[ghc-steering-committee] A plea for ForeignFunctionInterface

Simon Marlow marlowsd at gmail.com
Thu Dec 17 16:34:38 UTC 2020

Dear Committee

We're in danger of actually *removing* an extension from the default set of
extensions that is enabled in GHC, which is not what I understood GHC2021
was all about. And it's not because anyone (at least as far as I know)
actually thinks that ForeignFunctionInterface is a bad idea and should be
deprecated or replaced. What other reasons could there be for turning off
an extension that has been on by default for so many years?

ForeignFunctionInterface is part of Haskell2010. Are we saying we disagree
with the decision to make it a part of the language standard?  I hope not!

Please let's think very hard before doing this!


On Mon, 14 Dec 2020 at 22:22, Joachim Breitner <mail at joachim-breitner.de>

> Dear Committe,
> three weeks in, we have all votes. So now things are looking more concrete.
> As always, the table
> https://github.com/ghc-proposals/ghc-proposals/blob/ghc2021/proposals/0000-ghc2021.rst#data
> has the current data.
> Would it be helpful to add columns to that table for each committee
> member? So that you can quickly see who voted what?
> The following in are safely in (= need more than one vote to change to get
> out):
> BangPatterns, BinaryLiterals, ConstrainedClassMethods, ConstraintKinds,
> DeriveDataTypeable, DeriveFoldable, DeriveFunctor, DeriveGeneric,
> DeriveLift, DeriveTraversable, EmptyCase, EmptyDataDecls,
> EmptyDataDeriving, ExplicitForAll, FlexibleContexts, FlexibleInstances,
> GADTSyntax, GeneralisedNewtypeDeriving, HexFloatLiterals,
> ImportQualifiedPost, InstanceSigs, KindSignatures,
> MultiParamTypeClasses, NamedFieldPuns, NumericUnderscores, PolyKinds,
> PostfixOperators, RankNTypes, StandaloneDeriving, StarIsType,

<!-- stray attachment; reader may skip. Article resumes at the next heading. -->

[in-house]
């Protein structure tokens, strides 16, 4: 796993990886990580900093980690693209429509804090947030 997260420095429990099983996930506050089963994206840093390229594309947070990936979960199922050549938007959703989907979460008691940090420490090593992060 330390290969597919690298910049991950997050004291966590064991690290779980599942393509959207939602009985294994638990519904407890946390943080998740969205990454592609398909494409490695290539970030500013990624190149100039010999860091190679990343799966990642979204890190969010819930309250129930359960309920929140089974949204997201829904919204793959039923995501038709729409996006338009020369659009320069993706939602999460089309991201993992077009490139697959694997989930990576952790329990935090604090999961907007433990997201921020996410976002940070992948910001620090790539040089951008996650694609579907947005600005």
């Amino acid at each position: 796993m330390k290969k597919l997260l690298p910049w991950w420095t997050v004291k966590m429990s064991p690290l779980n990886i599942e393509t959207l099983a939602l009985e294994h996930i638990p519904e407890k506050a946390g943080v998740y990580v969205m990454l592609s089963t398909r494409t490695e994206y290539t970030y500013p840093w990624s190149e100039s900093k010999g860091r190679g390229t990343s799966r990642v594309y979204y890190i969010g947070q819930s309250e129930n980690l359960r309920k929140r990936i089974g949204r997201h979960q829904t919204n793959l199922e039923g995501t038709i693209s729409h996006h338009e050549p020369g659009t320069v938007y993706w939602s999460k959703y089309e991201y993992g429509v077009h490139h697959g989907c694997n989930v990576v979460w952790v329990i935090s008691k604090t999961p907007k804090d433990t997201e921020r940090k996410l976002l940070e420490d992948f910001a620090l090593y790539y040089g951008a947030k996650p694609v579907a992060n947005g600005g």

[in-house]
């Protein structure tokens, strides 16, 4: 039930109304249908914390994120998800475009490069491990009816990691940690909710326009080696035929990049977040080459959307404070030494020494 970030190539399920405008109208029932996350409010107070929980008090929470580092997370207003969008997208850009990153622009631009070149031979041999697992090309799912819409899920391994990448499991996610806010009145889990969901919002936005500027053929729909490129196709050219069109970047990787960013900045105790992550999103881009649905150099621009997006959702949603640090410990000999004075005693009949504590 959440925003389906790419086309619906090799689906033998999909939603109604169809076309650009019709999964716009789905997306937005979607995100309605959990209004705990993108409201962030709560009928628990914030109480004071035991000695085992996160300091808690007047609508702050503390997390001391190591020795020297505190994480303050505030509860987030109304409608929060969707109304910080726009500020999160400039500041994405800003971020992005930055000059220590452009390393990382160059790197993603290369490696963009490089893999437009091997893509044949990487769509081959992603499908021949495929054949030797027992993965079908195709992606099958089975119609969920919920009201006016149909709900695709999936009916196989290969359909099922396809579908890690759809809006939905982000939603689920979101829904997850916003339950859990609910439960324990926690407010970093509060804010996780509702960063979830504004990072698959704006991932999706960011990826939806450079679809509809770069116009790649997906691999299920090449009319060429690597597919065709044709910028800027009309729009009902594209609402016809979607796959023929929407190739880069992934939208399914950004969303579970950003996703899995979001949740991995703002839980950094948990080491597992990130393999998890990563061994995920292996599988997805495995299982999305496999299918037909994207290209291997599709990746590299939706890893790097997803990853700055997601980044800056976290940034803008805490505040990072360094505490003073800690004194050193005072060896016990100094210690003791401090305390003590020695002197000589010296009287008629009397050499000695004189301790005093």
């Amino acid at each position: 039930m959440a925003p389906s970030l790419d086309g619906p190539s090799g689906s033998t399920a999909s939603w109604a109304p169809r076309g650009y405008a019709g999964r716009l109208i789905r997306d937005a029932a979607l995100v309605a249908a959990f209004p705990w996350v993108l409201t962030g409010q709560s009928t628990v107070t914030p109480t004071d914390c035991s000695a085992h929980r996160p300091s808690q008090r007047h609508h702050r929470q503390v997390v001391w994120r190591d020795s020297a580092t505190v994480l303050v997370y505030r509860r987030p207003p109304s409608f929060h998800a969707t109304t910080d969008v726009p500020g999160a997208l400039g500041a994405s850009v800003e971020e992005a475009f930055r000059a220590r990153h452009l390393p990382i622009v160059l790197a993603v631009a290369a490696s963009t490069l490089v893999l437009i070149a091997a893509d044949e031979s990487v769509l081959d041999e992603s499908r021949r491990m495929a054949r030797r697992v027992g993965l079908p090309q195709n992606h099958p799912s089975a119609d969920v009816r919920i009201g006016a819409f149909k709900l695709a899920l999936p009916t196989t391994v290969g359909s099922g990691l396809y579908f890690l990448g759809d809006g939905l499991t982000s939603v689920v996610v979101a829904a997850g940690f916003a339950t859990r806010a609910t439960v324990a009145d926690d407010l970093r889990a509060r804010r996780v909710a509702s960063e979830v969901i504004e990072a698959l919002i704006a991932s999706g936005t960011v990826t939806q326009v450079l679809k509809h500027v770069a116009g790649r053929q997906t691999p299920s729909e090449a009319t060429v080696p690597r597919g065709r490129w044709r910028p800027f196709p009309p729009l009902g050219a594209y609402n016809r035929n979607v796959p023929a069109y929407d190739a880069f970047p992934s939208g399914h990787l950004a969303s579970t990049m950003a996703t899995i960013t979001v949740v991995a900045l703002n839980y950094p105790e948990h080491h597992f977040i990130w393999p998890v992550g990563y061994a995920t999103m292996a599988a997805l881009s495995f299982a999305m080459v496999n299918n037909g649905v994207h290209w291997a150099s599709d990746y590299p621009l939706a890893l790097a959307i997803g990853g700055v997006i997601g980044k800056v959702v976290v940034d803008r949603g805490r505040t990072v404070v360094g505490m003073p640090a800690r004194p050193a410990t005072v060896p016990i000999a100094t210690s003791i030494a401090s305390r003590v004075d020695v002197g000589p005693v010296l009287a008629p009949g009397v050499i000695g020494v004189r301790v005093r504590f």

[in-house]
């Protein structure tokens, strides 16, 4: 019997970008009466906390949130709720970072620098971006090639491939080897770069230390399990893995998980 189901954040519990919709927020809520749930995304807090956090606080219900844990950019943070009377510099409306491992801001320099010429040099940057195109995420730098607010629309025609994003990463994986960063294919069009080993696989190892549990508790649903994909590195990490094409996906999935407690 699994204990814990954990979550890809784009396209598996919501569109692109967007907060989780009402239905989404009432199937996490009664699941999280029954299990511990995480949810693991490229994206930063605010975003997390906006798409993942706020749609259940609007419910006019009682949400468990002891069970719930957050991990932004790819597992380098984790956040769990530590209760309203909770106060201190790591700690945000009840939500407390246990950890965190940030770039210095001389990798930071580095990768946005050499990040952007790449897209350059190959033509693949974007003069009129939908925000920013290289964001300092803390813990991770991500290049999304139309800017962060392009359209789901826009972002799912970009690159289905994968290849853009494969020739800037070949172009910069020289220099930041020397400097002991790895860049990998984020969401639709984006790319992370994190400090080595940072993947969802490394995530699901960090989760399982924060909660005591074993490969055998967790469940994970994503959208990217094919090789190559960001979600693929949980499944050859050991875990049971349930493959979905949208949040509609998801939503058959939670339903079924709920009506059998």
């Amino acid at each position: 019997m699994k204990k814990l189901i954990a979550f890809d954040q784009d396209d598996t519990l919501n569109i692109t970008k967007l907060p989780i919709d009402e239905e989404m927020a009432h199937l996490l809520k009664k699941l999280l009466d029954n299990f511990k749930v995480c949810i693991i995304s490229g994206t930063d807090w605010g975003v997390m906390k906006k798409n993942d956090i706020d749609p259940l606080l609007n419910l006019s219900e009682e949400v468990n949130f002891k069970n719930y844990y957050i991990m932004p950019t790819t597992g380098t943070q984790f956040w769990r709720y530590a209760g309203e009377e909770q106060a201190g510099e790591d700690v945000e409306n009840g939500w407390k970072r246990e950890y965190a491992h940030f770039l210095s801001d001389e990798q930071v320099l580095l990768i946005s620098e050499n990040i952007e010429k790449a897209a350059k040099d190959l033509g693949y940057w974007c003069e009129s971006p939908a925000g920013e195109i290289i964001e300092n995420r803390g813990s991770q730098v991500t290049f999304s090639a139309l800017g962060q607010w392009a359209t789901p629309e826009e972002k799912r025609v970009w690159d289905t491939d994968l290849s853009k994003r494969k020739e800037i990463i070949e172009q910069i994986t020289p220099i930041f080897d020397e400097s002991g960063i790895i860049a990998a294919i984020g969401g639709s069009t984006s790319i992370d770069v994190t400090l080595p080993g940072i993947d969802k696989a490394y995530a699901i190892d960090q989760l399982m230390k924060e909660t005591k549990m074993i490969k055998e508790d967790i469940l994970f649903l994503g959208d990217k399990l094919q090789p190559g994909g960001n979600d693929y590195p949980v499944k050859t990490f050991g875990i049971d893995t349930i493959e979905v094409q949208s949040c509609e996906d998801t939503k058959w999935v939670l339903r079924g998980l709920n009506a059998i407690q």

> TypeApplications, TypeSynonymInstances
> The following are barely in (exactly 8 votes in favor, and 3 against):
> ExistentialQuantification, NamedWildCards, StandaloneKindSignatures,
> TypeOperators
> The following are short one vote (7 in favor, 4 against):
> DerivingStrategies, ForeignFunctionInterface, GADTs, MonoLocalBinds,
> NegativeLiterals, RecordWildCards, ScopedTypeVariables, TupleSections,
> TypeFamilies
> I am sure we can have plenty of discussion for each of these. Probably
> without end. As Simon says, mailing lists don't scale. So I think we
> have two choices:
> 1. Let the numbers decide, and accept whatever comes out. According to
> the process (which we should only follow if we find it helpful) we’d
> maybe update our votes, and maybe point out new facets, for one week,
> and then just take whatever has 8 votes.
> or
> 2. Explore a more efficient discussion format.
> For the latter I mentioned kialo.com before, and maybe it is worth a
> try, so I set up a discussion there:
> https://www.kialo.com/which-haskell-extensions-should-go-into-ghc2021-43548?path=43548.0
> So what do you see there?
> There is a discussion tree:
> The root is “what goes in GHC2021”
> The next layer are all extensions with 7 or 8 votes.
> (I assume we should focus on those initially, but feel free to add
> more or ask me to.)
> For example:  TupleSections
> And then each of these has a column where we can collect Pros and cons.
> For example:
> Pro: Opt-in Syntax
> Con: Possible clash with extra-comma syntax extensions.
> So you can treat it like a wiki, but with structure to organize the
> discussion.
> In fact, each pro and con is itself a node where you can add supporting
> and disagreeing comments. This means that if you _disagree_ that
> TupleSections are actually Opt-in syntax, there is a dedicated place to
> raise that point, rather than putting “Not actually opt-in” in the Con
> column of TupleSections…
> A good way to navigate the discussion seems to be the radial icon in
> the top left; it opens a radial view of the whole discussion, and you
> can read arguments by hovering.
> The site doesn't offer voting, it is only about structuring the
> discussion, and it is designed for much larger and much more
> contentious debates (e.g. “Brexit”). So we’ll see how well it works for
> us and if it’s helpful.
> Cheers,
> Joachim
> --
> Joachim Breitner
>   mail at joachim-breitner.de
>   http://www.joachim-breitner.de/
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